What to know about watering your lawn
Looking for a guide that tells you exactly how to water your lawn to get the greenest, lushest lawn on the block? You are in the right place! Rooted In Nature has many years of professional landscaping experience, and we consider ourselves caregivers to your lawn. We want it cared for like a living, breathing thing! So without further ado, let's talk thirsty lawns!
How long to water your lawn
It is ideal to water lawns about one inch of water per week. To determine how long you need to water to get one inch, place a plastic container in your yard and set a timer. On average, it will take 30 minutes to get a half inch of water. So, 20 minutes, three times per week will give a lawn about an inch of water.
This formula works best with healthy, well-cultivated soil. Healthy soil provides excellent drainage, while also providing just the right amount of water retention at the root zone - where grass needs it most. Poor soil with inadequate drainage will cause soil to become waterlogged, while soil devoid of organic matter will cause water to drain, leaving soil unnecessarily dry.
How often to water your lawn
Watering grass daily will result in a shallow root system. And shallow root systems dry out fast, weakening lawns. Infrequent, deep watering encourages grass roots to run deep, developing strong systems below-ground. This allows lawns to be more resilient to changing weather, while becoming hardier and disease resistant.
The average lawn needs to be watered three times per week during warm months, providing a total of about one inch of water over the course of the week. Lawns can be watered as little as one to two times per week to achieve the same goal in cooler seasons, when there is naturally less evaporation and a higher chance of rainfall.
How to tell if your lawn has been watered enough
There are some simple tricks that will determine if a lawn is receiving enough water. First, does it look healthy? If it looks healthy, then it probably is – which means stick to what you are doing. Another way to determine if your lawn needs to be watered is to submerge a screwdriver into the grass. If it easily sinks 6 to 7 inches, then your lawn is receiving an adequate amount of water each week. If not, it is probably time to make a change to your watering routine.
Be ready for changing weather and be aware of when a lawn needs more feeding and fertilizing. Give lawns an organic fertilizer and compost in fall and spring, and cut back on watering when dry days turn to rainy ones.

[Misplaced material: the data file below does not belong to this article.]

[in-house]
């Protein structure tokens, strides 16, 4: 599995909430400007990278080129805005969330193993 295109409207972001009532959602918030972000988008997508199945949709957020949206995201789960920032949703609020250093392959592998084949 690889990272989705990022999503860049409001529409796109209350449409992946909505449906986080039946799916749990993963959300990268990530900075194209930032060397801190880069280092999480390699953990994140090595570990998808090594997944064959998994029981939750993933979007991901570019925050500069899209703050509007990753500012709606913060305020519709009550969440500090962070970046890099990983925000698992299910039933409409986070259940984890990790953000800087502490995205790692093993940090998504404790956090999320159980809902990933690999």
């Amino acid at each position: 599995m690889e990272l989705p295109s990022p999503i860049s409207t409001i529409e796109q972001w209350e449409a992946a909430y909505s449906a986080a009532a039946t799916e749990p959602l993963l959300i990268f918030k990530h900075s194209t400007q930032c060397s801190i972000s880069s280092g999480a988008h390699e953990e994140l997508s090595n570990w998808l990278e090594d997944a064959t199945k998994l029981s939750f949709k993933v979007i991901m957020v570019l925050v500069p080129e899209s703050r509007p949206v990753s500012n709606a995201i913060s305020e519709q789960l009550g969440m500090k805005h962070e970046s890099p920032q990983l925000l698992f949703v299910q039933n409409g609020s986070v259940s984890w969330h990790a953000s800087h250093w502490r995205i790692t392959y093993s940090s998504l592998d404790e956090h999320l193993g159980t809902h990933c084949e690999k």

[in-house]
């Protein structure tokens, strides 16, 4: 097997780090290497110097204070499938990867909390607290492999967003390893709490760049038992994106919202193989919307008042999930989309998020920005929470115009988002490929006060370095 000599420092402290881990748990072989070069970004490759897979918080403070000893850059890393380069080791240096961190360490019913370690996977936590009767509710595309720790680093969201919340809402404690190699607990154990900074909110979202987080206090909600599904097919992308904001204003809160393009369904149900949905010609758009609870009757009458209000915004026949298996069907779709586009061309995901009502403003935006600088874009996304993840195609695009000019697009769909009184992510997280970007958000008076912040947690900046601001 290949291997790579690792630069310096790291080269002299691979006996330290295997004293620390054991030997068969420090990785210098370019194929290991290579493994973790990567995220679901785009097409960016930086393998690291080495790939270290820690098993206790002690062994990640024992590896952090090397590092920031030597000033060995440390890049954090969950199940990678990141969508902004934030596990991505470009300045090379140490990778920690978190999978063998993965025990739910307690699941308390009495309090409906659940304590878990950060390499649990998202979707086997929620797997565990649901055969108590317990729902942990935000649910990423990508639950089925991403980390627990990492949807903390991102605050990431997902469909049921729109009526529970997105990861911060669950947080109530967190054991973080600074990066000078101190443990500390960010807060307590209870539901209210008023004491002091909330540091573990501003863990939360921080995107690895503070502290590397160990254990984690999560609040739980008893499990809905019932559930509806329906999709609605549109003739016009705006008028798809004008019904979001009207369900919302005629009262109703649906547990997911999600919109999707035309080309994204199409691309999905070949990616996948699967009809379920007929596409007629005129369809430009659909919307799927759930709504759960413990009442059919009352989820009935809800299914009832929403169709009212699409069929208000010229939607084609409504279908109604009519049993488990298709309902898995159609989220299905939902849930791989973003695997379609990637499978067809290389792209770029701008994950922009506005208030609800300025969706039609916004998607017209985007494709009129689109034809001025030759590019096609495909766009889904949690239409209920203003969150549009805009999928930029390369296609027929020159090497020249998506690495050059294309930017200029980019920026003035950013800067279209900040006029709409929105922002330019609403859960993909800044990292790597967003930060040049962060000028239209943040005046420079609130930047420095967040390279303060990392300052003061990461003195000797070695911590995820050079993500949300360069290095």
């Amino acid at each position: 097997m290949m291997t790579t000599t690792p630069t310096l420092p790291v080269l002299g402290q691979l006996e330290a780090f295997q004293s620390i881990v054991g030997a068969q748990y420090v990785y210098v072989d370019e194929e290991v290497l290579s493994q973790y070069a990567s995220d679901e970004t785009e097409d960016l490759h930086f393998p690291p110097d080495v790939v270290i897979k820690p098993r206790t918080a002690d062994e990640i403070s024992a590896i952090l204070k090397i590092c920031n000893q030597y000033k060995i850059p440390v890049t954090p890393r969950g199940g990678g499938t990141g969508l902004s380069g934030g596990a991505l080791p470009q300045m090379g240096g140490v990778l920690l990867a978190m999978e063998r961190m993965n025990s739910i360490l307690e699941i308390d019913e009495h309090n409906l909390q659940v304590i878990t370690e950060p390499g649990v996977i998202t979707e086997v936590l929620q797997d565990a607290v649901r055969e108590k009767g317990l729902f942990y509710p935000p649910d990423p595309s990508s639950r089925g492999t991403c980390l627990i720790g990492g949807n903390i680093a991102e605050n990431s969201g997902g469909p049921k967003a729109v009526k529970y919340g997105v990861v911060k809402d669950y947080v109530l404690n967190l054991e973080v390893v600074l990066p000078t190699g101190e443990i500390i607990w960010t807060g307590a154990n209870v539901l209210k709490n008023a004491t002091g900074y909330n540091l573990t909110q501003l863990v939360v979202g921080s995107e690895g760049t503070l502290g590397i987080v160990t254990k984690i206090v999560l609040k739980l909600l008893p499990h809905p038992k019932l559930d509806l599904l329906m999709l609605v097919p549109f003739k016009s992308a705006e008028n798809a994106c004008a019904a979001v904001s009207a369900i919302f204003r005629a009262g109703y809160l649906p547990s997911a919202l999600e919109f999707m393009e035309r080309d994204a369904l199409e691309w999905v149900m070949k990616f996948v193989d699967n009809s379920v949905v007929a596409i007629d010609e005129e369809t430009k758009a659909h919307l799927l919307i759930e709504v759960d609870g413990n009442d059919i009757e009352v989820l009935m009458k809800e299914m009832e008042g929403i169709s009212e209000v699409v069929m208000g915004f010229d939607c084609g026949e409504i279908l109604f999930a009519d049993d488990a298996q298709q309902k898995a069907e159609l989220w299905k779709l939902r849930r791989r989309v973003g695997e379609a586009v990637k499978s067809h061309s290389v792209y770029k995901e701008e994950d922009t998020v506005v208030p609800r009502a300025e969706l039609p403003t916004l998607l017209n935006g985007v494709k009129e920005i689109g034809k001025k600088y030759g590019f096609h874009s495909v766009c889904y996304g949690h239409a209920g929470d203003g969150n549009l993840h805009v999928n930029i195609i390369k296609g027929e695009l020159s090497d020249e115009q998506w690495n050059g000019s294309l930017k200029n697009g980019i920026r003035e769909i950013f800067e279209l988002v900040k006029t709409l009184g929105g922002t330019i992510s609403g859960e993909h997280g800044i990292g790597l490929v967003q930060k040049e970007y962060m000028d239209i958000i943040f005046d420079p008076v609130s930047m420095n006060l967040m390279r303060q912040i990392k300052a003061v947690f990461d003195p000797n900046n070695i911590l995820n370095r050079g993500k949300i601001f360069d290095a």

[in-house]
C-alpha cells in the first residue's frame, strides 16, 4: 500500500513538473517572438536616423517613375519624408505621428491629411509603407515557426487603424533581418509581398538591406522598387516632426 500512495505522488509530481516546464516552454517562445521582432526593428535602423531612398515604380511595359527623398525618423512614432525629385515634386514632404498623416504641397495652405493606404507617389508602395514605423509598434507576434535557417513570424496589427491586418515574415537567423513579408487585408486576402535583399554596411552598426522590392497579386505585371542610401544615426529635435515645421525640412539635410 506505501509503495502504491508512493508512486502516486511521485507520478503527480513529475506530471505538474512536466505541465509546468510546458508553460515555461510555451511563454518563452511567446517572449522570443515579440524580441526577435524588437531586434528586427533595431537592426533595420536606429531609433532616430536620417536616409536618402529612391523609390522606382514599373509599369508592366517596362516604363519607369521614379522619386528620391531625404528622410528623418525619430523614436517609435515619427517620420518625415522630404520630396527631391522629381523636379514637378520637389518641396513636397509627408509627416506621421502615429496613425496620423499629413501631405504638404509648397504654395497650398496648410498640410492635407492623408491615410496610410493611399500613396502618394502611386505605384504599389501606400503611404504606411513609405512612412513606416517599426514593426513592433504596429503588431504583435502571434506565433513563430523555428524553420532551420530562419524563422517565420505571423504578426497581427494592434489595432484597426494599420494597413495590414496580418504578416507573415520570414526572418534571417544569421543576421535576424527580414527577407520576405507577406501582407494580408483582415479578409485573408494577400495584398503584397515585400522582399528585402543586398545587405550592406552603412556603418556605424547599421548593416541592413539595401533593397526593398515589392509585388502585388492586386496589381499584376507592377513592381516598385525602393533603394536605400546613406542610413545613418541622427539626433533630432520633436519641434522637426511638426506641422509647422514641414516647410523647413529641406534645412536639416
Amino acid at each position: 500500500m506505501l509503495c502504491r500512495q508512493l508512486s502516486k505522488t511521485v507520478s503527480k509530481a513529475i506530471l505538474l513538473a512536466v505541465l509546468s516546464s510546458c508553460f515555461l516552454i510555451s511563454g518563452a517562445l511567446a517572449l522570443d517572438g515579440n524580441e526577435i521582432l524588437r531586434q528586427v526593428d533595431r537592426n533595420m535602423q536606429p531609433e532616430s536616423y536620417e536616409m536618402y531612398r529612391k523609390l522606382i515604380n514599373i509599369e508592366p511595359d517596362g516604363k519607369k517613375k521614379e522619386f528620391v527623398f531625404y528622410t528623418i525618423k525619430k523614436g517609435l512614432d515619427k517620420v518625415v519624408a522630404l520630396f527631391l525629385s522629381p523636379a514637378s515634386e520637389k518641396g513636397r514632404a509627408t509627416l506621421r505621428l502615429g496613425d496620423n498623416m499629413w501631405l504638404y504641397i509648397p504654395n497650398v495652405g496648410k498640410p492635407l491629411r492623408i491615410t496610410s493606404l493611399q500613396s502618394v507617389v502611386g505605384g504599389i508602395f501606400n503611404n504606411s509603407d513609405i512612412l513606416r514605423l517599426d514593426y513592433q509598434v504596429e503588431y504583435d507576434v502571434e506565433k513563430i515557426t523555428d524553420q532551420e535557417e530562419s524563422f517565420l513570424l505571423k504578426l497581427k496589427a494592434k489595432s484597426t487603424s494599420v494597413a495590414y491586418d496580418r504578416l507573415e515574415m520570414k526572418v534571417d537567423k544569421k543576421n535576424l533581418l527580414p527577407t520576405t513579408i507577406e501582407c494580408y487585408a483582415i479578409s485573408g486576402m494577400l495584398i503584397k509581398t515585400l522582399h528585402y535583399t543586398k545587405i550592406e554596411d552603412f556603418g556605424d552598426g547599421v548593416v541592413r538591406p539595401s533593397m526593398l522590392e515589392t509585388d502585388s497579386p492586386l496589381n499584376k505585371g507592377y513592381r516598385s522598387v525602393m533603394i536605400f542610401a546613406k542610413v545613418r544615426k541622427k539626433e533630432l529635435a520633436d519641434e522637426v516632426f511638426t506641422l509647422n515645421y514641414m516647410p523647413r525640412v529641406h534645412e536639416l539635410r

If you see mushrooms growing in your grass, it is most likely due to overwatering. The best next step is to decrease the amount of watering until the mushrooms are gone.
Watering different lawn types
Maryland has crazy weather patterns, and because we have a variety of weather year-round we have a variety of grasses that grow here! How long to water lawn varieties and how to care for the different types will depend on several factors, including the season, the zone you are in and most importantly the type of grass you are growing. Different lawn types will have different watering and overall care needs, so it is important to pay attention to the type of lawn that is growing. Once you know how much to water a specific lawn type, it is easy to set a schedule that will give thirsty lawns the perfect amount of water all season long.
Warmseason grasses – Warm-season grasses such as zoysia and bermuda grass grow best when the air temperature is above 80 degrees. They slow down when daytime temperatures start to drop, but they still need moisture to remain healthy. Continue to water them as long as the grass is growing and needs regular mowing. Fall is not the time to fertilize warm-season lawns. Wait until spring, when the active growing season begins.
Cool season grasses – Cool-season grasses, such as bluegrass, fescue and rye, are actively growing in the fall, recovering from summer dormancy. Cool fall temperatures keep evaporation rates low, but these grasses still need an inch to an inch and a half of water every week until frost ends the growing season. Cool-season grasses are also typically fertilized in the fall, and watering after fertilizing is important to wash the fertilizer off the blades of grass and down into the soil.
Watering at the wrong time
To water well, timing is everything. Water in the early morning – between 6 a.m. and 10 a.m. Midday watering leads to wasteful evaporation, while nighttime watering causes droplets to cling to grass overnight, increasing the chance of lawn diseases.
A dual-outlet electronic water timer will prove handy for those mornings you are away or just want to sleep in. Just program the start time, frequency and duration of watering, and let the timer take care of the rest. The dual outlets make it easy to hook up two hoses at once and program separate schedules for different parts of the yard.
Watering the wrong amount
While overwatering is a common mistake, it happens to be one of the most detrimental. Unless watering newly planted grass seed, don’t water every day.
Frequent, shallow watering wastes water and money. It also leads to a number of lawn problems, including diseases, insect infestations and damage from heat and cold. On the other hand, watering longer but less frequently - known as “deep watering” - produces deep roots that mean lawns can better survive periods of drought. The ideal watering schedule is once or twice per week, for about 25-30 minutes each time.
Taking care of a lawn doesn’t have to be an overwhelming, all-consuming task. Once all the tips and tricks are in your back pocket, it will be easy to come up with a routine that results in a gorgeous green lawn. And if you find yourself overwhelmed, you can always count on Rooted in Nature to help! Just contact us for more help at 443-846-0199 or firstname.lastname@example.org.